Robert Heinecken, 74; Pioneered Use of Commercial Photographs to Create Art

Times Staff Writer

Robert Heinecken, an artist who was instrumental in changing the way photographs are considered in the American cultural landscape, died Friday at a nursing home in Albuquerque, N.M. He was 74.

Heinecken, who had relocated to New Mexico after living and working principally in Los Angeles for more than 50 years, had suffered from the effects of Alzheimer’s disease since 1994, according to his wife, Joyce Neimanas.

In the 1960s, Heinecken began to develop an approach to photographs that was distinctive in the history of the medium. He sometimes described himself as a para-photographer, because his work stood “beside” or “beyond” traditional ideas associated with photography.

Essentially, the artist decided that in the wake of the media explosion that had come to characterize contemporary life, enough photographs already existed. Rather than make more, he would manipulate existing ones. His art became an attempt to clarify, reveal and sometimes confound the subliminal social, political and artistic codes they contain.

Heinecken was among the first to consider himself an artist who used photographs, not a photographer who made them. Today that approach is common. But in the late 1960s, when Heinecken published an influential portfolio of 25 prints titled “Are You Rea,” the radical nature of the experiment was largely unprecedented.


“Are You Rea,” featured in a major traveling retrospective of Heinecken’s work that was shown at the Los Angeles County Museum of Art in 2000, was made after lengthy analysis of hundreds of commercially published news, fashion, lifestyle and other magazines. Heinecken found that, when magazine pages were placed on a light table, the images on both sides of the sheet visually merged in unexpected ways.

Sometimes the resulting montages, although not planned by the layouts’ designers, were pictorially and conceptually stimulating. In one, the text of a cigarette ad declaring “More than a million people like what Lark does” was overlaid on an iconic, Christlike figure draped with beads and of indeterminate sex. In another, a monstrously deformed portrait emerged from the fusion of a patterned dress over a grinning face adjacent to the text “Lynda Bird Johnson’s Hollywood Beauty Treatment.”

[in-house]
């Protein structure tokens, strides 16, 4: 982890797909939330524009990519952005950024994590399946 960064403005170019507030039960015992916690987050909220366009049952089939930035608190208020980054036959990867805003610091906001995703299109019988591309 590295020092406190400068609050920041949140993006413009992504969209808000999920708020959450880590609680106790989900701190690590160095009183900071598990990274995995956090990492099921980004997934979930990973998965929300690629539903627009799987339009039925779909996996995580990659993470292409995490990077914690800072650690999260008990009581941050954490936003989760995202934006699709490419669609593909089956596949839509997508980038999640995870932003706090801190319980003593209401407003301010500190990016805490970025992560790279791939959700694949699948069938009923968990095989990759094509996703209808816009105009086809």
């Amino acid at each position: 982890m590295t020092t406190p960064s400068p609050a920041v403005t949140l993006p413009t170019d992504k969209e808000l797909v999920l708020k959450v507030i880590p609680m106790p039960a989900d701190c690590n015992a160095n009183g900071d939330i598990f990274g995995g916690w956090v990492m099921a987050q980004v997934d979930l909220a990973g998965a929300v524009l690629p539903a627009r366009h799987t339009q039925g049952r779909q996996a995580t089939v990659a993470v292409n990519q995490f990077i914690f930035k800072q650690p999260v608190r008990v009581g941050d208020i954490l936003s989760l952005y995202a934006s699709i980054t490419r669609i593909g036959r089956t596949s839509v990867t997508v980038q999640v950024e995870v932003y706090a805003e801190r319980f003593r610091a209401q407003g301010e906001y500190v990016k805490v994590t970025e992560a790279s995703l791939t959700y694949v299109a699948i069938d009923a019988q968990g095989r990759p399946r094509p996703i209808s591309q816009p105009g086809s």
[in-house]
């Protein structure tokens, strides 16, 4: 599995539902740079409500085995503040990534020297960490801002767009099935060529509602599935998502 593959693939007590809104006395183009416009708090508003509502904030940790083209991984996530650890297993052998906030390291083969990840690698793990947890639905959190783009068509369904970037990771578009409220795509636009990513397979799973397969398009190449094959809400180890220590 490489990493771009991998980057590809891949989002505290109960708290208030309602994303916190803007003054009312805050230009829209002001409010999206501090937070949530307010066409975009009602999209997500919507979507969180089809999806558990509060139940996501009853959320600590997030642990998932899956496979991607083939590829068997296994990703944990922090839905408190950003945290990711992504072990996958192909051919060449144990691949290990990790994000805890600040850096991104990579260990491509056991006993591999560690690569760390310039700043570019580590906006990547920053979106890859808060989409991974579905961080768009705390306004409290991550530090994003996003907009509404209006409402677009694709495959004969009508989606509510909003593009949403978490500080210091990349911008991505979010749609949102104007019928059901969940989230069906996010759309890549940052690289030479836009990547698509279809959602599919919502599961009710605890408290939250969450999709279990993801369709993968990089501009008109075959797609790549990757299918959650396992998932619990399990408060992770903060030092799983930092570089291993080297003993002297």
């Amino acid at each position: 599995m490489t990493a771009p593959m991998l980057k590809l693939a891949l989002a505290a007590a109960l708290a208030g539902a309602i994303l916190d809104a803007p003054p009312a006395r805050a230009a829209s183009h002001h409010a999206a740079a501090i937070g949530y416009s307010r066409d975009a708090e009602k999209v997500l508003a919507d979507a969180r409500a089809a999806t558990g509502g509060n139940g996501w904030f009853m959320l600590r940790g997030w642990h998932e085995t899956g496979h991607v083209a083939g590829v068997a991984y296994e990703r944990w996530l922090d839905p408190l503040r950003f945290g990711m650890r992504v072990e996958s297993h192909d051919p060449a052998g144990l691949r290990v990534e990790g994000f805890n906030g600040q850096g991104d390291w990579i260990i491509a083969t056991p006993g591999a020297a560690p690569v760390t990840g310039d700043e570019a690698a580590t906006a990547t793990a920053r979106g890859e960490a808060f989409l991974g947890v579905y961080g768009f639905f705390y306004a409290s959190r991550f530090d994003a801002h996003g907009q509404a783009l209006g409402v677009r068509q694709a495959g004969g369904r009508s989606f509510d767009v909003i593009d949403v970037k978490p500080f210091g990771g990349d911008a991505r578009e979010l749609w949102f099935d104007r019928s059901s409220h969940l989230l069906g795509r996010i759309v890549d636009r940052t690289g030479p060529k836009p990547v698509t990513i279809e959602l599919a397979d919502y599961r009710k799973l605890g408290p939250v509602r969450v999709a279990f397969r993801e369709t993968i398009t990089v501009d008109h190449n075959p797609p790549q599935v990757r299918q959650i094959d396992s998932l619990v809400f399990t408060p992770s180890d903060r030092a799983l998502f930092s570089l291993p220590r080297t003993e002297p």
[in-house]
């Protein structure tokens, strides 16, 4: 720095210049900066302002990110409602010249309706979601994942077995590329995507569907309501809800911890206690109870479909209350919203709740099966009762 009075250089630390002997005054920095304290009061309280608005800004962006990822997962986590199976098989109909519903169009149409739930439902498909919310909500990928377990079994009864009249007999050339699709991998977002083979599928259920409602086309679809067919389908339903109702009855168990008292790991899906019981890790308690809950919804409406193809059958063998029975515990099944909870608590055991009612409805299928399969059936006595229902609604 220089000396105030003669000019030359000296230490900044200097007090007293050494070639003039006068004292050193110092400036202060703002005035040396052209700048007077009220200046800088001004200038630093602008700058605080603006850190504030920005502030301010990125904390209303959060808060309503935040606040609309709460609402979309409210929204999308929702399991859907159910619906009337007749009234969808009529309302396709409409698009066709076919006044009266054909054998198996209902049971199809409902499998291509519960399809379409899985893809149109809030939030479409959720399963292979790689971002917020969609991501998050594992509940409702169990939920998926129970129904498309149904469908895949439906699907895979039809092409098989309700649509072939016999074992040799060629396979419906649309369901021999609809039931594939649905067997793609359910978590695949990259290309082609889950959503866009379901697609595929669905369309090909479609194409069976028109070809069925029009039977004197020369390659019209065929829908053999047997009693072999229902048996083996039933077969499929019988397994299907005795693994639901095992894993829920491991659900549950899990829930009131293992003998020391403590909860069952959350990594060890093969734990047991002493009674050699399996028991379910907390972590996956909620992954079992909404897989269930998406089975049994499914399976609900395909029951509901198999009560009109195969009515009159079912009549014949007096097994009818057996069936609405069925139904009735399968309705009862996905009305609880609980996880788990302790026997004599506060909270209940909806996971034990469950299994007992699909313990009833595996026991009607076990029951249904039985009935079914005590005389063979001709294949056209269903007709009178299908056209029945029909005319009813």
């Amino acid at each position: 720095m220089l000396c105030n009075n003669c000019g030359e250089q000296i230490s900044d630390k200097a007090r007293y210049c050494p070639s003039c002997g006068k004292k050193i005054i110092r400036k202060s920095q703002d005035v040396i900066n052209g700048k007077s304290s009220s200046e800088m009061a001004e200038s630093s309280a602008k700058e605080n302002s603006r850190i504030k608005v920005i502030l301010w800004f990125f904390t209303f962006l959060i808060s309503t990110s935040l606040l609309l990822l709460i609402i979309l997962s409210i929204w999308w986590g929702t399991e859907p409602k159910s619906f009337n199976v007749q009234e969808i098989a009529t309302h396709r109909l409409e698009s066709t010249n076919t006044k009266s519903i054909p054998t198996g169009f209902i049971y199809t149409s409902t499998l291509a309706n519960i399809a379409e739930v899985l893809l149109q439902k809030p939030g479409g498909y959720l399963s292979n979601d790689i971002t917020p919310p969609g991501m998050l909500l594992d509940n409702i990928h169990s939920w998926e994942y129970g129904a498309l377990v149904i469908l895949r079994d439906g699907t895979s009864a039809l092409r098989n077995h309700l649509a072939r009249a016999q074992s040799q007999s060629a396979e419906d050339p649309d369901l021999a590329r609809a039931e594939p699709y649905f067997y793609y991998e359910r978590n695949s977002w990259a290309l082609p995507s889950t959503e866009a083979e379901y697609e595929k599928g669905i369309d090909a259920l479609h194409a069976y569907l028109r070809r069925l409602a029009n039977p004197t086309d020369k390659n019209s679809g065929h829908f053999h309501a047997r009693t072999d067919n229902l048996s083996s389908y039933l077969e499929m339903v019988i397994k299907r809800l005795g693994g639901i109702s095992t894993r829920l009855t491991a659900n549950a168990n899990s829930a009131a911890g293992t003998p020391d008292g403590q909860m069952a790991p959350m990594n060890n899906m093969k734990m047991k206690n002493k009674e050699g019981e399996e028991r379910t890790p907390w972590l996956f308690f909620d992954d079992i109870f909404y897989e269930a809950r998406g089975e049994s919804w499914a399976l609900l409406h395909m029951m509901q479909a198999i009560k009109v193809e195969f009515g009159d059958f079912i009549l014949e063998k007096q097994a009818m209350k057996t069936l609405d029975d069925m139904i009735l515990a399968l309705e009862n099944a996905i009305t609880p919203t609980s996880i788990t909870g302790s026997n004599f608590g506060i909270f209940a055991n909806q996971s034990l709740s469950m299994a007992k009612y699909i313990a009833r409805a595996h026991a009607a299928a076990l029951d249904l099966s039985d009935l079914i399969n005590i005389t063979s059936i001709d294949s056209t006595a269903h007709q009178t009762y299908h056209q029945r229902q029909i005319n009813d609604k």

The title “Are You Rea” came from a brassiere advertisement that originally spread across two magazine pages. On the single page Heinecken chose to work with, the word “Real” or “Really” was truncated. The resulting wordplay has multiple layers.

“Rea” is an anagram of the first word in the title, and only “You” separates the two words from each other. “Are” is a plural form of “to be,” the verb that establishes a person’s vital identity. Heinecken’s portfolio of layered prints proposes that, in the modern flood of commercial imagery, any notion that you are human inevitably gets scrambled. His art is partly an attempt to cut the Gordian knot of mass media.

“Rea” can also be pronounced “ray.” The black-and-white images of Heinecken’s innovative series pay homage to photographer Man Ray, the Surrealist artist who was among the innovators of an early technique for printing photographs made without a camera. Ray instead placed objects directly on a negative and exposed it to light.

Similarly, Heinecken treated the two sides of a magazine page as if it were a found negative, which he then exposed directly onto an offset printing plate. The result was a layered black-and-white image, in which the original areas of dark and light were reversed. The portfolio, in addition to acknowledging the artistic legacy of Man Ray, had the appearance and function of a social X-ray.

Robert Friedli Heinecken was born in Denver on Dec. 29, 1931, the son of a Lutheran minister. The family moved to Southern California in 1942, and he was raised in Riverside.